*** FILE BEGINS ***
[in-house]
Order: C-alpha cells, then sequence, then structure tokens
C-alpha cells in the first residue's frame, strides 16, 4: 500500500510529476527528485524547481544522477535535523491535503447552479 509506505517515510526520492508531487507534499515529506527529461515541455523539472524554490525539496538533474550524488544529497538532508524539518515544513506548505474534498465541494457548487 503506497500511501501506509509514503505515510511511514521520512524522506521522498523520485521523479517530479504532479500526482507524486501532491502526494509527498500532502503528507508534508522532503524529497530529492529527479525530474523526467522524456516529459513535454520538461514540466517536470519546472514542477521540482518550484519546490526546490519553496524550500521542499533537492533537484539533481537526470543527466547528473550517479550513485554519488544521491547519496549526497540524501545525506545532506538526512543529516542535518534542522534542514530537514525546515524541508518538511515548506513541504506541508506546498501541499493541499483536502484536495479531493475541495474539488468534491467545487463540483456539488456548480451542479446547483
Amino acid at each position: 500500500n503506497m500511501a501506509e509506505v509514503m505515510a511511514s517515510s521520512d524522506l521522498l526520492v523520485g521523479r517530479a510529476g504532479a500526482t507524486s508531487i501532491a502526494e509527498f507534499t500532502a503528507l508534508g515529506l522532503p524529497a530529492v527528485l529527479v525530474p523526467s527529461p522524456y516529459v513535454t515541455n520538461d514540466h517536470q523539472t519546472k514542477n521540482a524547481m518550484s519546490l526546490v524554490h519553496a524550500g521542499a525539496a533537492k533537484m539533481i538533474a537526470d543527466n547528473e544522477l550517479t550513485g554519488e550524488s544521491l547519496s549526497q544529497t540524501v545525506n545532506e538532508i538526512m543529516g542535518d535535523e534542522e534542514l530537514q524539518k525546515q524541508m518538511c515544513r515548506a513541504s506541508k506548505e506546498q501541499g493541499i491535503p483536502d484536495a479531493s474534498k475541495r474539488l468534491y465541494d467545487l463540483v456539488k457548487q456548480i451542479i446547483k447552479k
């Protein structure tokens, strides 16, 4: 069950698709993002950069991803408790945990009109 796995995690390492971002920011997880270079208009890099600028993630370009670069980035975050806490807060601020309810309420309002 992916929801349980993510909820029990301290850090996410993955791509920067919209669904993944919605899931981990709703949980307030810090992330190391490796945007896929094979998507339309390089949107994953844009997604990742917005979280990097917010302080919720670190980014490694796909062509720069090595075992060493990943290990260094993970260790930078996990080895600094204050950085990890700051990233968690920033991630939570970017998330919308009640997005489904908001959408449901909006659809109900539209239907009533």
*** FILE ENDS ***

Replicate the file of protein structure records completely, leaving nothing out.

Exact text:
[in-house]
Order: C-alpha cells, then sequence, then structure tokens
C-alpha cells in the first residue's frame, strides 16, 4: 500500500510529476527528485524547481544522477535535523491535503447552479 509506505517515510526520492508531487507534499515529506527529461515541455523539472524554490525539496538533474550524488544529497538532508524539518515544513506548505474534498465541494457548487 503506497500511501501506509509514503505515510511511514521520512524522506521522498523520485521523479517530479504532479500526482507524486501532491502526494509527498500532502503528507508534508522532503524529497530529492529527479525530474523526467522524456516529459513535454520538461514540466517536470519546472514542477521540482518550484519546490526546490519553496524550500521542499533537492533537484539533481537526470543527466547528473550517479550513485554519488544521491547519496549526497540524501545525506545532506538526512543529516542535518534542522534542514530537514525546515524541508518538511515548506513541504506541508506546498501541499493541499483536502484536495479531493475541495474539488468534491467545487463540483456539488456548480451542479446547483
Amino acid at each position: 500500500n503506497m500511501a501506509e509506505v509514503m505515510a511511514s517515510s521520512d524522506l521522498l526520492v523520485g521523479r517530479a510529476g504532479a500526482t507524486s508531487i501532491a502526494e509527498f507534499t500532502a503528507l508534508g515529506l522532503p524529497a530529492v527528485l529527479v525530474p523526467s527529461p522524456y516529459v513535454t515541455n520538461d514540466h517536470q523539472t519546472k514542477n521540482a524547481m518550484s519546490l526546490v524554490h519553496a524550500g521542499a525539496a533537492k533537484m539533481i538533474a537526470d543527466n547528473e544522477l550517479t550513485g554519488e550524488s544521491l547519496s549526497q544529497t540524501v545525506n545532506e538532508i538526512m543529516g542535518d535535523e534542522e534542514l530537514q524539518k525546515q524541508m518538511c515544513r515548506a513541504s506541508k506548505e506546498q501541499g493541499i491535503p483536502d484536495a479531493s474534498k475541495r474539488l468534491y465541494d467545487l463540483v456539488k457548487q456548480i451542479i446547483k447552479k
């Protein structure tokens, strides 16, 4: 069950698709993002950069991803408790945990009109 796995995690390492971002920011997880270079208009890099600028993630370009670069980035975050806490807060601020309810309420309002 992916929801349980993510909820029990301290850090996410993955791509920067919209669904993944919605899931981990709703949980307030810090992330190391490796945007896929094979998507339309390089949107994953844009997604990742917005979280990097917010302080919720670190980014490694796909062509720069090595075992060493990943290990260094993970260790930078996990080895600094204050950085990890700051990233968690920033991630939570970017998330919308009640997005489904908001959408449901909006659809109900539209239907009533």